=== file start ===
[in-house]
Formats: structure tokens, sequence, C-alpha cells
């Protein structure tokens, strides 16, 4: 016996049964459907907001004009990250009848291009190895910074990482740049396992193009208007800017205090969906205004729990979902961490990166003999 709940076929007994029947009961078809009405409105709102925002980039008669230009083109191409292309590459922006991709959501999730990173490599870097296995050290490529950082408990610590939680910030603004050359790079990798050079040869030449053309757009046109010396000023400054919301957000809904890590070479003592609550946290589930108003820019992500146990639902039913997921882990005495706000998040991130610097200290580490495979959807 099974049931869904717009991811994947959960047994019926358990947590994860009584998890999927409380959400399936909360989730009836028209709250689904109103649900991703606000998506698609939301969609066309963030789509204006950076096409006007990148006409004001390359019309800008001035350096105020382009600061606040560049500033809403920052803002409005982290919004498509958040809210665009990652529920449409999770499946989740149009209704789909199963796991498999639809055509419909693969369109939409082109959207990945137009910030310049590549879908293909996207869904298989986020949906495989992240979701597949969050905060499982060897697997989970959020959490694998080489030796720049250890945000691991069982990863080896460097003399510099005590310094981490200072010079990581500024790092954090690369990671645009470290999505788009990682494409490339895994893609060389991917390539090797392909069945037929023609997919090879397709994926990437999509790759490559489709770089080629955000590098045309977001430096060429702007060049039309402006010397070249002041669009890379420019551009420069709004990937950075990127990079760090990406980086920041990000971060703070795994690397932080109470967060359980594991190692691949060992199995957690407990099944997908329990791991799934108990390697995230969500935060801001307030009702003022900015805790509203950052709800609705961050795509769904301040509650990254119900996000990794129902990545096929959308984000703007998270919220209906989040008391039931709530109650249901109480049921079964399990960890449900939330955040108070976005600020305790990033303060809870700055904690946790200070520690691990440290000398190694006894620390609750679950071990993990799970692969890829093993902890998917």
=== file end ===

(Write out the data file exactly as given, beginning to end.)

[in-house]
Formats: structure tokens, sequence, C-alpha cells
């Protein structure tokens, strides 16, 4: 016996049964459907907001004009990250009848291009190895910074990482740049396992193009208007800017205090969906205004729990979902961490990166003999 709940076929007994029947009961078809009405409105709102925002980039008669230009083109191409292309590459922006991709959501999730990173490599870097296995050290490529950082408990610590939680910030603004050359790079990798050079040869030449053309757009046109010396000023400054919301957000809904890590070479003592609550946290589930108003820019992500146990639902039913997921882990005495706000998040991130610097200290580490495979959807 099974049931869904717009991811994947959960047994019926358990947590994860009584998890999927409380959400399936909360989730009836028209709250689904109103649900991703606000998506698609939301969609066309963030789509204006950076096409006007990148006409004001390359019309800008001035350096105020382009600061606040560049500033809403920052803002409005982290919004498509958040809210665009990652529920449409999770499946989740149009209704789909199963796991498999639809055509419909693969369109939409082109959207990945137009910030310049590549879908293909996207869904298989986020949906495989992240979701597949969050905060499982060897697997989970959020959490694998080489030796720049250890945000691991069982990863080896460097003399510099005590310094981490200072010079990581500024790092954090690369990671645009470290999505788009990682494409490339895994893609060389991917390539090797392909069945037929023609997919090879397709994926990437999509790759490559489709770089080629955000590098045309977001430096060429702007060049039309402006010397070249002041669009890379420019551009420069709004990937950075990127990079760090990406980086920041990000971060703070795994690397932080109470967060359980594991190692691949060992199995957690407990099944997908329990791991799934108990390697995230969500935060801001307030009702003022900015805790509203950052709800609705961050795509769904301040509650990254119900996000990794129902990545096929959308984000703007998270919220209906989040008391039931709530109650249901109480049921079964399990960890449900939330955040108070976005600020305790990033303060809870700055904690946790200070520690691990440290000398190694006894620390609750679950071990993990799970692969890829093993902890998917």